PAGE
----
CHARLESTON -- The West Virginia Supreme Court unanimously has granted an appeal filed by the state Department of Transportation, which argues that it should not have to pay more than $8 million to a man injured in a wreck and the man's wife.
Keith West and Susan West sued the state and one of its contractors, Penn Line Service, over a Jan. 20, 2005 wreck on W.Va. 7 just outside of Star City in Monongalia County. The lawsuit centered around a piece of damaged guardrail.
A jury in Brooke County on March 19, 2008 awarded the plaintiffs $8 million for Keith's injuries and Susan's loss of consortium. Penn Line settled with the plaintiffs before trial.
The state argues that the circumstances surrounding the wreck make it immune from the lawsuit. In the alternative, the state contends that the judge should have reduced the verdict to the limits of its insurance, $1 million.
Keith and his father, Richard West, were headed to a bank in Weirton on the day of the wreck. Richard was driving a Ford F-150 pickup and there was snow falling, court documents say.
Just outside of Blacksville, Richard lost control of the pickup around a curve and traveled through a section of guardrail that had been folded back upon itself from an earlier wreck.
The state argues that Richard testified that he purposely aimed for the open space in the guardrail in order to not damage his truck.
The state says Richard believed he would drive into a meadow and come to a stop, but instead the truck went down a hillside and either rolled over or partially rolled over. Keith was ejected from the truck and broke his upper right arm and hip socket. Richard was unharmed.
The Wests had a kitchen cabinet business they said had to be liquidated because of Keith's injuries.
The lawsuit blamed the state for negligently hiring Penn Line, which had the contract for guardrail work in the district where the wreck occurred. The lawsuit also said the state should have warned motorists of the gap in the guardrail.
The state says it put in a request with Penn Line for the guardrail to be repaired in November 2004, but the structure wasn't fixed until Feb. 7, 2005, after the Wests wrecked.
In its appeal, the state says Circuit Judge James Mazzone was wrong to rule that a certain endorsement in the state's policy with National Union Fire Insurance company that would have limited its liability was null and void because it wasn't signed.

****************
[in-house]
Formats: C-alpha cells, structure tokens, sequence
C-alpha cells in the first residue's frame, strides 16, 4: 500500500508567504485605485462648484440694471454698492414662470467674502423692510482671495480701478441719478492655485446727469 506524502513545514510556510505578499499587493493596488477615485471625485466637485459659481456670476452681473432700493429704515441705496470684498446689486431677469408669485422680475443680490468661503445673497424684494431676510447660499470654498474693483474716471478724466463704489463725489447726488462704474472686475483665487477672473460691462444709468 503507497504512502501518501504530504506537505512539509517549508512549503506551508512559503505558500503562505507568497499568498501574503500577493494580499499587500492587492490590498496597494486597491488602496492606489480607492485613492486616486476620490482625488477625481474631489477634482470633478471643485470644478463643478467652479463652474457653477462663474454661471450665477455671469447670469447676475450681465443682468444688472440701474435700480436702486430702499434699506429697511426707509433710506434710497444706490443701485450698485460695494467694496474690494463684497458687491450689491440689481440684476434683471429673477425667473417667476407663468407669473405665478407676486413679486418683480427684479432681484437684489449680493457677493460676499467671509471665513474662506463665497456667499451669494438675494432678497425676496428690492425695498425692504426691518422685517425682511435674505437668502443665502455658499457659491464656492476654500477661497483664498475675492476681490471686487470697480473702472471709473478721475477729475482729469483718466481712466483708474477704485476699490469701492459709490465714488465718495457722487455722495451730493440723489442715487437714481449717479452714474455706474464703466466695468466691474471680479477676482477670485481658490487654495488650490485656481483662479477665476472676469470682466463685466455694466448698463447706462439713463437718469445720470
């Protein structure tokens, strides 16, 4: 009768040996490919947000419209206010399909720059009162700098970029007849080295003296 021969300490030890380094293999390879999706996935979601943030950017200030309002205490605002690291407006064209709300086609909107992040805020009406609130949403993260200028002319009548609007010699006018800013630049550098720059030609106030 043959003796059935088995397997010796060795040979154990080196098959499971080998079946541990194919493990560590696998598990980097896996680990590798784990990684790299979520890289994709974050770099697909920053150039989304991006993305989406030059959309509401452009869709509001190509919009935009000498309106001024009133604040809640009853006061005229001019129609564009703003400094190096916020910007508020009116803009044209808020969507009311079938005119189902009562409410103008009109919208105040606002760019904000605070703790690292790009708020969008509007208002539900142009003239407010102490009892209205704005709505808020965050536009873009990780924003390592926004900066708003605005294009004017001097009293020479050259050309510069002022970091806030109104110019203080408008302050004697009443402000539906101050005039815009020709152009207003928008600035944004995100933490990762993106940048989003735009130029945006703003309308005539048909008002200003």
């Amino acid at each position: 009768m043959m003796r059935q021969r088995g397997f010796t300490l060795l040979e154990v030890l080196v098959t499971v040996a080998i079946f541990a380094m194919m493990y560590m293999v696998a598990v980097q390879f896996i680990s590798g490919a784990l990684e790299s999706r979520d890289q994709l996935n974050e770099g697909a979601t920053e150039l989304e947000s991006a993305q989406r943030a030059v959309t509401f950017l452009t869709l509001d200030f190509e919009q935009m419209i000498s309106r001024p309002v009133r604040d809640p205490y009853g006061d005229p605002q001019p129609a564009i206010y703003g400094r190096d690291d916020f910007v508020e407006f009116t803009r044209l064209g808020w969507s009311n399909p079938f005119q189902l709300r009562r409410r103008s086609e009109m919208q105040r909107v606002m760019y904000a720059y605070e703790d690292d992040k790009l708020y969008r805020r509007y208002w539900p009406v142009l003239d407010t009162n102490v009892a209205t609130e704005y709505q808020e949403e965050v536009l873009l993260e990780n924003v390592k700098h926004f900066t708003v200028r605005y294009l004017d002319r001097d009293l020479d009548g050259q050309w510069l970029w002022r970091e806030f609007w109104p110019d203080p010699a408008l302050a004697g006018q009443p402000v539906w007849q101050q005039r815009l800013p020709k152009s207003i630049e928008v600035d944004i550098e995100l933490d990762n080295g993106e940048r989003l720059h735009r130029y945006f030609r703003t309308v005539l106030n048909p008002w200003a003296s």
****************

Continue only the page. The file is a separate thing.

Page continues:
The endorsement said that no one could file a claim over "bodily injury" against the state unless there were DOH workers physically present at the site at the time of the wreck.
The state also faulted Mazzone for failing to allow jurors to consider assigning part of the fault to Richard West and declining to allow the state to bring up that Keith may not have been wearing a seatbelt at the time of the wreck.
Most vigorously, however, the state argues that its liability exposure should be limited to $1 million.
The state points out that even though the Wests in their complaint asked for damages up to the limits of the state's liability insurance, they asked the jury for $4 million. The state at that point moved for a mistrial, but was denied.
An earlier ruling by the state Supreme Court had set out that lawsuits targeting the state's insurance policy aren't constitutionally barred because they don't seek state funds. The state argues that its liability coverage only goes up to $1 million.
The state in its appeal argues that if Mazzone's ruling is allowed to stand, this ruling would be diminished. Mazzone has permitted a phase of discovery in order to determine if the DOT is listed as an "additional insured" on any other liability policies, which is still underway.
"This case shows the drip by drip erosion of the state's constitutional immunity," the appeal says. "By seeking payment of more than the insurance policy coverage, respondents have strayed far from permissible exceptions to immunity.
"This court should return to basics …"
Supreme Court case number: 090112